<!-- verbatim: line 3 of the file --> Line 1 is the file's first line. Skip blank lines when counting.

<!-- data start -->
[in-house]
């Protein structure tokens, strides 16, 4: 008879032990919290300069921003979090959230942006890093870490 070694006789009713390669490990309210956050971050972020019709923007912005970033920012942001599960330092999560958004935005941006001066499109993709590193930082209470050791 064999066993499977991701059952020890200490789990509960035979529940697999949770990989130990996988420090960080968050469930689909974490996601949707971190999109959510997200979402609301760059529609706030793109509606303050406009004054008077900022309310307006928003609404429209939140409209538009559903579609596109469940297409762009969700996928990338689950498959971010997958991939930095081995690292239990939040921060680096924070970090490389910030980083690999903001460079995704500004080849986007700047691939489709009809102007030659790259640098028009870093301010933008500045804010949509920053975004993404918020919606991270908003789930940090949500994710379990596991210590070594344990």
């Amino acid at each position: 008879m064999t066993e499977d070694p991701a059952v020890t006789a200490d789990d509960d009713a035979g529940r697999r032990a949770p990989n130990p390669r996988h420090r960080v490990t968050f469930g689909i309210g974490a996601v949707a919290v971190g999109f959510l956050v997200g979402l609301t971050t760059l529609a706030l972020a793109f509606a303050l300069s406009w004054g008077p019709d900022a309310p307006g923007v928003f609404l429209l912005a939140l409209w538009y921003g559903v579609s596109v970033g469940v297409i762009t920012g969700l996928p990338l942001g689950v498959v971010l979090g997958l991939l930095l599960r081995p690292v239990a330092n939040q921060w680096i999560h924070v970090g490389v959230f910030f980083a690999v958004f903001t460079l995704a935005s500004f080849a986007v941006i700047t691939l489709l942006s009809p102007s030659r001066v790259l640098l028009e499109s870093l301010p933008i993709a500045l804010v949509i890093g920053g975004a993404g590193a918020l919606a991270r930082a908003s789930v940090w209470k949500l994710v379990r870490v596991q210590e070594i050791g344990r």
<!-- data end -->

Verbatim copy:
């Amino acid at each position: 008879m064999t066993e499977d070694p991701a059952v020890t006789a200490d789990d509960d009713a035979g529940r697999r032990a949770p990989n130990p390669r996988h420090r960080v490990t968050f469930g689909i309210g974490a996601v949707a919290v971190g999109f959510l956050v997200g979402l609301t971050t760059l529609a706030l972020a793109f509606a303050l300069s406009w004054g008077p019709d900022a309310p307006g923007v928003f609404l429209l912005a939140l409209w538009y921003g559903v579609s596109v970033g469940v297409i762009t920012g969700l996928p990338l942001g689950v498959v971010l979090g997958l991939l930095l599960r081995p690292v239990a330092n939040q921060w680096i999560h924070v970090g490389v959230f910030f980083a690999v958004f903001t460079l995704a935005s500004f080849a986007v941006i700047t691939l489709l942006s009809p102007s030659r001066v790259l640098l028009e499109s870093l301010p933008i993709a500045l804010v949509i890093g920053g975004a993404g590193a918020l919606a991270r930082a908003s789930v940090w209470k949500l994710v379990r870490v596991q210590e070594i050791g344990r």